Q&A With PiinPoint CEO Jim Robeson, Waterloo Region’s Latest YC Grad

PiinPoint knows location and patterns are the keys to retail success.

The team announced Monday that they are now backed by Y Combinator, and that they have raised additional investment. They will appear at YC’s Demo Day on Tuesday.

As the latest Waterloo Region company to make it into the prestigious accelerator, they are in good company, after Pebble, Vidyard, Pair (now known as Couple), BufferBox, Thalmic Labs and Reebee paved the way. PiinPoint continued a seven-cohort streak for local companies making it into the California-based program.

Like BufferBox, PiinPoint needed a bit of a push to even apply to YC.

Before co-founder Jim Robeson headed down to Silicon Valley with the rest of his team, we chatted on the steps that led PiinPoint into YC within six months of its founding.


Q-1: What is PiinPoint and how did you get started?

A-1: July of 2013 is when PiinPoint came to be. Essentially what we are doing is helping businesses find the best location to expand to. We centralize demographic, municipal, real estate and traffic data that provide retailers with increased confidence in the decision-making process.

I worked on this by myself up until August, when I met my co-founder, Adam Saunders. Adam and I have known each other since June 2013. By September, we had a team.

Q-2: What inspired you to start PiinPoint?

A-2: For me it was my parents and growing up in a small business. My parents re-located, and they just saw how location could affect your sales negatively. Having the passion in me that I don’t want any other family to go through what we went through, that’s where the idea originated. Following that it was doing the master’s program, where I thought I could commercialize something I love.

Q-3: What were some of the biggest hurdles early on?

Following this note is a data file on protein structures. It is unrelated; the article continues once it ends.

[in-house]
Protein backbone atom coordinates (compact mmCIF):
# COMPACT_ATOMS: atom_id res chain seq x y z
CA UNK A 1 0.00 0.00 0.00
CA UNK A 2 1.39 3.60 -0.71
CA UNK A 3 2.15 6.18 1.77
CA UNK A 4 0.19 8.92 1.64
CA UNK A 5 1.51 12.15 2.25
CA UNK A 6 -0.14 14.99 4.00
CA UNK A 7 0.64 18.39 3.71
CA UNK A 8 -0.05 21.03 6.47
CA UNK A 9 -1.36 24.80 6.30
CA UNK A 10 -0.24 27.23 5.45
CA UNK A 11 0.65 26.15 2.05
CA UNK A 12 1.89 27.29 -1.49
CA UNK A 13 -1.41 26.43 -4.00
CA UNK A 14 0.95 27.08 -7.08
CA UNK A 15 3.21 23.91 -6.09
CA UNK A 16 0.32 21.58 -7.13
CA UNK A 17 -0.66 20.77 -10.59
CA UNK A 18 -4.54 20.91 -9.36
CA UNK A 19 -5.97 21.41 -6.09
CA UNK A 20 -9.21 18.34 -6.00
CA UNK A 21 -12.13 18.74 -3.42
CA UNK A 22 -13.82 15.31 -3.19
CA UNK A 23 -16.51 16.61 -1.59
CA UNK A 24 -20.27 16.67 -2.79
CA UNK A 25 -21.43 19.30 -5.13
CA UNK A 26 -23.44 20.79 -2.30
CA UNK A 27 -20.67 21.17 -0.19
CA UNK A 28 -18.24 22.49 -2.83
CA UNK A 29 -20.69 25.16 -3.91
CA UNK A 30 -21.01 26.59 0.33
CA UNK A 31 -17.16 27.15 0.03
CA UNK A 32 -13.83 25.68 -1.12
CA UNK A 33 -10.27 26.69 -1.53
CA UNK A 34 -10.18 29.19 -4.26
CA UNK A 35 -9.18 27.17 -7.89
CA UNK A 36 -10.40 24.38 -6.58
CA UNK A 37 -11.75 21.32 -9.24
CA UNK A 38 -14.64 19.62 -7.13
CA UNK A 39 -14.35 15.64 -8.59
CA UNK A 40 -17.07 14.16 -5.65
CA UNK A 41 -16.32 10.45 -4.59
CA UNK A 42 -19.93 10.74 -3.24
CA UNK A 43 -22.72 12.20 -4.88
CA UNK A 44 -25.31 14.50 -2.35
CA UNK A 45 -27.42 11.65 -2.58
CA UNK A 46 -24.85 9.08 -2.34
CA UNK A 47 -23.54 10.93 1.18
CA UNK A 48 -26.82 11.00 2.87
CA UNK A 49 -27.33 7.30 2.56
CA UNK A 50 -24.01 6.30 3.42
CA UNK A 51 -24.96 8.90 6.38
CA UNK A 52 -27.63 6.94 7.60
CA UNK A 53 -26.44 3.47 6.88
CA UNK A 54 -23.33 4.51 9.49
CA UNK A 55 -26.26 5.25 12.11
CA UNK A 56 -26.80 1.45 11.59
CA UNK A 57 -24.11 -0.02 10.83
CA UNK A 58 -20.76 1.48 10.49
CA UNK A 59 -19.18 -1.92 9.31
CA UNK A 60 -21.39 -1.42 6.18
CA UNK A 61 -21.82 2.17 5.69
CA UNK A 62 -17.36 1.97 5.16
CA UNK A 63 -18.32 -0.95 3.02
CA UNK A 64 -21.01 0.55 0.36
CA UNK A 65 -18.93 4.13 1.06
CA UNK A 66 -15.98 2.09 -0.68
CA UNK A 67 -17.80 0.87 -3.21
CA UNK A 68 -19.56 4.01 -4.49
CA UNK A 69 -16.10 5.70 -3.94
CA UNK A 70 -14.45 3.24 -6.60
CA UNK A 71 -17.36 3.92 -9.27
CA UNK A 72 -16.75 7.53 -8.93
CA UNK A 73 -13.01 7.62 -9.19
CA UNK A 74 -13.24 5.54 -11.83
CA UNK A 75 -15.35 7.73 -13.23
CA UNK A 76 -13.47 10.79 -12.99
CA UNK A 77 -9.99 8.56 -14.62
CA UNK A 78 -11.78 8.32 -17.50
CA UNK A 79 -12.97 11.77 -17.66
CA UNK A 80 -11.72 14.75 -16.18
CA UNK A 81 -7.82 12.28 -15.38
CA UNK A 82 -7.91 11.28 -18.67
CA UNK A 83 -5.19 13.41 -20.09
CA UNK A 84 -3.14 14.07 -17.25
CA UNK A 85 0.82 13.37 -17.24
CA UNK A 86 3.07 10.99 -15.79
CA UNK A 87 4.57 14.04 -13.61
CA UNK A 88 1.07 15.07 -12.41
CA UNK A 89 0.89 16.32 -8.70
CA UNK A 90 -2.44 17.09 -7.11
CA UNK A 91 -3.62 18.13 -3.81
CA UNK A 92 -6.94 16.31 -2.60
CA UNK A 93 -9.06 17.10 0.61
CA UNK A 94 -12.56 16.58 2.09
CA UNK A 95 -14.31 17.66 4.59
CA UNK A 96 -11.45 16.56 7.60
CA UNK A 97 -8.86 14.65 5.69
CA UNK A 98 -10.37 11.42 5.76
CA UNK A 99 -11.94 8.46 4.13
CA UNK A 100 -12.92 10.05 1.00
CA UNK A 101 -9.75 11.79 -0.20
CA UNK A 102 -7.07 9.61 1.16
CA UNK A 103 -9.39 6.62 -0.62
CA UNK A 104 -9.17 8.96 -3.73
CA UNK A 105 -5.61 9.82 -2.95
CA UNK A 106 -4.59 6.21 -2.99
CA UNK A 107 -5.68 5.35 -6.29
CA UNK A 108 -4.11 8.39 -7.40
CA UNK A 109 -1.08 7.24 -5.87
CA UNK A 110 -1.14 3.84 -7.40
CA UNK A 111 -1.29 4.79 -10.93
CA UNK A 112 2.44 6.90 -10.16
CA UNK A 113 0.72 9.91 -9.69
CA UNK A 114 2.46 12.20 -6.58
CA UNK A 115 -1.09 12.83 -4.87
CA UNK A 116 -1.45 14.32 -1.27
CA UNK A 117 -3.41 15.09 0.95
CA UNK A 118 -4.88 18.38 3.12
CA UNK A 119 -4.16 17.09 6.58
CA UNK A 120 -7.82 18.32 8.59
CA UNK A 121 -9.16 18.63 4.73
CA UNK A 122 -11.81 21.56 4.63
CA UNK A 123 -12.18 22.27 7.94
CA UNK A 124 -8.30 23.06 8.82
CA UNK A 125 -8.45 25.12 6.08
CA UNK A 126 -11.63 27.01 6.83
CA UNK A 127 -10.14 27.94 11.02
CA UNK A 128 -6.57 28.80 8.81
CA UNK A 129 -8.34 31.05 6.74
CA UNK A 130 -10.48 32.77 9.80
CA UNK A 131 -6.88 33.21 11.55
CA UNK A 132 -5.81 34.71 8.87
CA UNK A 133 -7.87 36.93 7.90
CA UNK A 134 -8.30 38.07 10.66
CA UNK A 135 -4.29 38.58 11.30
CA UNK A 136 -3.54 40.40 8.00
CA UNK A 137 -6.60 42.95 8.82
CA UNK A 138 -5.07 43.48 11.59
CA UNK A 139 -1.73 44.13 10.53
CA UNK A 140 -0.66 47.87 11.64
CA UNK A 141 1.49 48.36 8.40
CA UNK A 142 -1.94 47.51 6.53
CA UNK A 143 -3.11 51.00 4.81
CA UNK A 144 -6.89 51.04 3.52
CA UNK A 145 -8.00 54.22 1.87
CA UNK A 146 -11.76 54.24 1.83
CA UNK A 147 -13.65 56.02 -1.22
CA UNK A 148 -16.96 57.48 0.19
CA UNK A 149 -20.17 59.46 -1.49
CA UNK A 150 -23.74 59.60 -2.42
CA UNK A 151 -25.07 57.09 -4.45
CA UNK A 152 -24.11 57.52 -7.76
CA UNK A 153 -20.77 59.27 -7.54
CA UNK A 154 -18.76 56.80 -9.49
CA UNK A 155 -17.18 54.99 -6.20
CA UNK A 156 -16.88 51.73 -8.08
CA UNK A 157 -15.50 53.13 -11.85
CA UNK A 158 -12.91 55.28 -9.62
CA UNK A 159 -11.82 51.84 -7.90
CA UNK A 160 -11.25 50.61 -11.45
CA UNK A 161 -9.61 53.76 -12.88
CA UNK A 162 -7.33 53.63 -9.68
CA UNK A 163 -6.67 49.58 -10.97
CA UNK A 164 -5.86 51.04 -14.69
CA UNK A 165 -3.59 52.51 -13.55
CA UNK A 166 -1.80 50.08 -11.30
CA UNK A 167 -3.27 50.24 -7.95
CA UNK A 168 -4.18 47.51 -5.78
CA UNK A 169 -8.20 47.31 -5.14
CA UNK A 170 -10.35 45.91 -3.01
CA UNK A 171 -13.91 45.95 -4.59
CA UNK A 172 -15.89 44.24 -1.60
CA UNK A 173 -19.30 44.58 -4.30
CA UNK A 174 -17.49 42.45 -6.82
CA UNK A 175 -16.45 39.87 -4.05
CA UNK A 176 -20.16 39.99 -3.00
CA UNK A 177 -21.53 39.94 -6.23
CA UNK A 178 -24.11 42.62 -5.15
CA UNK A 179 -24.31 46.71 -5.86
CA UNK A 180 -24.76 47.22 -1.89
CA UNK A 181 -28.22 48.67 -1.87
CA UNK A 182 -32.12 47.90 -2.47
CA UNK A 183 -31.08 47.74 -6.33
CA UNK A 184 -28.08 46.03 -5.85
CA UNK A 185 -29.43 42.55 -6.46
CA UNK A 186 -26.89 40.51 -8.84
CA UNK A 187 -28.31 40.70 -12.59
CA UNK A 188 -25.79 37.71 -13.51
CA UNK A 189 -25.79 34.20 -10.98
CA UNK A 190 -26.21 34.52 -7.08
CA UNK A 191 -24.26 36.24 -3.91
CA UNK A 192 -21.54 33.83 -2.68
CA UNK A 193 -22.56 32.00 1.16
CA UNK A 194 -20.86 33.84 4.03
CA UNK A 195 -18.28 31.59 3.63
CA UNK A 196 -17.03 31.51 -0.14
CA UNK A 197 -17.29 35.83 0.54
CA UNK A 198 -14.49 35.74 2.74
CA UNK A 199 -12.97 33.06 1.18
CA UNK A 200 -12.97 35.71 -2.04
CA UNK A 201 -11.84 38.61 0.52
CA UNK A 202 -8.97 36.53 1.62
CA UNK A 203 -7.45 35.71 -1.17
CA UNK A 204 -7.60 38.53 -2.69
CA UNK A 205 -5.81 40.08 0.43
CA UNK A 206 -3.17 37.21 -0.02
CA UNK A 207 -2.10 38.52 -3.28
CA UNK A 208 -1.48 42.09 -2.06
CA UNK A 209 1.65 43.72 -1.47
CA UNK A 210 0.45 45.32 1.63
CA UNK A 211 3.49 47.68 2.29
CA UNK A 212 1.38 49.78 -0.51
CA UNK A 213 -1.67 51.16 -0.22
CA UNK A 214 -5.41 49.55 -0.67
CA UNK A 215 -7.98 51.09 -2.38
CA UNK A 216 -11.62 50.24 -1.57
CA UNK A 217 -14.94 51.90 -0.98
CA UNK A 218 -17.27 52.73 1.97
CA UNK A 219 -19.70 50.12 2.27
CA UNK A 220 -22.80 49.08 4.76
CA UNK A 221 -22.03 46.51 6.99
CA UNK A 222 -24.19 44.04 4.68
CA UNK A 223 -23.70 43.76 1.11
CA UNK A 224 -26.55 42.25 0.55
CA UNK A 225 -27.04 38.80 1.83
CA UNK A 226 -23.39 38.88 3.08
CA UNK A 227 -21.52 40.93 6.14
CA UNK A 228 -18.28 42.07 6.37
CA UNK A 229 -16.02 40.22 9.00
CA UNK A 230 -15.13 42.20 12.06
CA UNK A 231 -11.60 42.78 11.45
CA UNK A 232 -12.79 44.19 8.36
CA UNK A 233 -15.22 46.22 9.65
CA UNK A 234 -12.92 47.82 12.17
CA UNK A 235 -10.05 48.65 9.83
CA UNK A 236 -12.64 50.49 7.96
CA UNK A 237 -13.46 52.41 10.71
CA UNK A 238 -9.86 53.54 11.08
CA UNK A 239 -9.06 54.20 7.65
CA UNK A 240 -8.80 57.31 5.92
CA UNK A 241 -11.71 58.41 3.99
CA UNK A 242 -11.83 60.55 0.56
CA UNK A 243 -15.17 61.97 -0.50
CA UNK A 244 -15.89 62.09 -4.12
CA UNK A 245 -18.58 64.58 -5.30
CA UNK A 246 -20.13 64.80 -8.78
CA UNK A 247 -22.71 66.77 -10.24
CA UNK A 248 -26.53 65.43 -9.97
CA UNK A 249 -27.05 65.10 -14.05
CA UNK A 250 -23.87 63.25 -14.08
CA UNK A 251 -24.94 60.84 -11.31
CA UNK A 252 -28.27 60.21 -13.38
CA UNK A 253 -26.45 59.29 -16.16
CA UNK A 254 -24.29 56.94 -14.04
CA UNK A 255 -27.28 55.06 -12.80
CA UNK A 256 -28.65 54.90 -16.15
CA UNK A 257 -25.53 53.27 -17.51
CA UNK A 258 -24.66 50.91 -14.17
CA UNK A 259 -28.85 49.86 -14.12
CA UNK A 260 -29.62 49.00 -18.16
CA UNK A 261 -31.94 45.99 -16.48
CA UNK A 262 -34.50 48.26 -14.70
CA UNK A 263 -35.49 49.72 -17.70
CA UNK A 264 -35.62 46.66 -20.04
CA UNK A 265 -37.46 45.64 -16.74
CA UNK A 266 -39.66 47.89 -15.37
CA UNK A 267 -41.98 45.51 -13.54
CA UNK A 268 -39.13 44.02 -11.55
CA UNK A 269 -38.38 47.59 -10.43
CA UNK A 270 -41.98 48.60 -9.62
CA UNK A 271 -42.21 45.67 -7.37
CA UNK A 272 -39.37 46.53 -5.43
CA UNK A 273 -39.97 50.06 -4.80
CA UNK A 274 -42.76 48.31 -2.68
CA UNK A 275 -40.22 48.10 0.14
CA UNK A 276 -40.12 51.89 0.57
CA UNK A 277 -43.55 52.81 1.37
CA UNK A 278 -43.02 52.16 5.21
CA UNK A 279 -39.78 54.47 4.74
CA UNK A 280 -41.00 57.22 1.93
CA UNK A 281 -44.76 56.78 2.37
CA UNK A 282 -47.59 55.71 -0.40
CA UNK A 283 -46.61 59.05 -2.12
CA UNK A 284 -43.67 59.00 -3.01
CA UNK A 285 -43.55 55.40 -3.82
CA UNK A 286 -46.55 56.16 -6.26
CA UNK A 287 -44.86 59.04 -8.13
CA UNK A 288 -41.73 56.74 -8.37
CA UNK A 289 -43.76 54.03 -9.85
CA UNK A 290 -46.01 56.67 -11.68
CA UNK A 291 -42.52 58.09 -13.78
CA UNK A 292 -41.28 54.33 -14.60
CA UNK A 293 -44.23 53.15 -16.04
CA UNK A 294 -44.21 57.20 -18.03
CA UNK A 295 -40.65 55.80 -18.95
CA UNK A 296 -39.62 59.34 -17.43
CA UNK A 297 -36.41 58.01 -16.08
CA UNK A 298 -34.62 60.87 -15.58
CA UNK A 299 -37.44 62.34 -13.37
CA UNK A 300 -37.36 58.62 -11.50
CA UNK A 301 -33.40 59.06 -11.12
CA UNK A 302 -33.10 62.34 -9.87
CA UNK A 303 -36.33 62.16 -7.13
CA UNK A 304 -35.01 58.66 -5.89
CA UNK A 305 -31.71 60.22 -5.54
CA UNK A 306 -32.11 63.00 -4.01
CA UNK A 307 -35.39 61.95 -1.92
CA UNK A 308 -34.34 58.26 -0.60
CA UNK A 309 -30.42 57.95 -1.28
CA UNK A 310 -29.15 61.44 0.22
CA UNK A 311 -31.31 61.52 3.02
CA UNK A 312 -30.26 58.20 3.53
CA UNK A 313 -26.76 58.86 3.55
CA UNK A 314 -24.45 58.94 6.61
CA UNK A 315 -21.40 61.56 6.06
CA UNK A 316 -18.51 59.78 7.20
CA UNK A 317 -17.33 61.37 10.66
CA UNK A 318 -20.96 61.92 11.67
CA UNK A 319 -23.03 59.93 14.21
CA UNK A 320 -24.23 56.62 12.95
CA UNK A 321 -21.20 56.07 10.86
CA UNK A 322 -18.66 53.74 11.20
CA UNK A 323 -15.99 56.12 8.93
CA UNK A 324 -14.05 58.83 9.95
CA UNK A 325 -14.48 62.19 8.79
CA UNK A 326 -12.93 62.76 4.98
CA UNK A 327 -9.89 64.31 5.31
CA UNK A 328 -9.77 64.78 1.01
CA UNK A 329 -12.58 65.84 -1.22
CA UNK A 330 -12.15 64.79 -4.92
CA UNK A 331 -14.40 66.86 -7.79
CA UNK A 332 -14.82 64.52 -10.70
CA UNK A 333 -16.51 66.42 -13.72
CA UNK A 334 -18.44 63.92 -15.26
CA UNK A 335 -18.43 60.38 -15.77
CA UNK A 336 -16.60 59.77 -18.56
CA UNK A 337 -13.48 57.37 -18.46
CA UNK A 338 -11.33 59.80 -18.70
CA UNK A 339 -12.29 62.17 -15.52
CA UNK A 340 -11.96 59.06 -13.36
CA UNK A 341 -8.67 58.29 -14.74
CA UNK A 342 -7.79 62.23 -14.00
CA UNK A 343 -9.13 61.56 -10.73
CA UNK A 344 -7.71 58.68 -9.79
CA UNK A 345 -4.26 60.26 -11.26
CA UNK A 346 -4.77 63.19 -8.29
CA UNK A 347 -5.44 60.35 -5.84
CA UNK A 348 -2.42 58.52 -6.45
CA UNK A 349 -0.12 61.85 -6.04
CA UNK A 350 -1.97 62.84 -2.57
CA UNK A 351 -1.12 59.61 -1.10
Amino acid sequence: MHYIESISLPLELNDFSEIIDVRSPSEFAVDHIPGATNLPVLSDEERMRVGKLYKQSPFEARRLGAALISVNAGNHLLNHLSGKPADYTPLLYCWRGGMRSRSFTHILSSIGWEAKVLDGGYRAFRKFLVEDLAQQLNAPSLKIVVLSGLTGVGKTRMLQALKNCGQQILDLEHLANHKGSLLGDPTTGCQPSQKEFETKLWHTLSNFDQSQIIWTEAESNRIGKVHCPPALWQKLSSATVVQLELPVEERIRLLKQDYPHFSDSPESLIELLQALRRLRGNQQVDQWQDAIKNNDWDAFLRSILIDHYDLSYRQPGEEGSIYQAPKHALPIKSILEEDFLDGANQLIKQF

A-3: A lot of people outside of this space didn’t see any opportunity or potential in this, and so there was a lot of negative feedback about why we were creating a software solution, rather than consulting.

But the upside to that is that the “yes” that we did hear from the actual potential customers really validated that what we’re building has value in it.

Then the ability to build a team; I have a business development background, and from a technical perspective, I attempted to learn how to code, but it really came down to building a team that complemented one another.

It was going and knocking on doors at UW and asking profs, “Who are your top students?” From there it was very much luck that Adam and I shared the same passion, and from June we pretty much took off.

Q-4: How did you get customers in the first place?

A-4: My belief is that customers are king, and it’s them who are going to hype the product, not individuals outside of the space who don’t see any opportunity.

It was literally me going on LinkedIn and doing cold messages to potential customers, to cold calls, to cold emails, to warm referrals, but really it’s my belief from the get-go that it comes back to customers and what they really value and what features they really need.

Q-5: How did you end up applying to YC?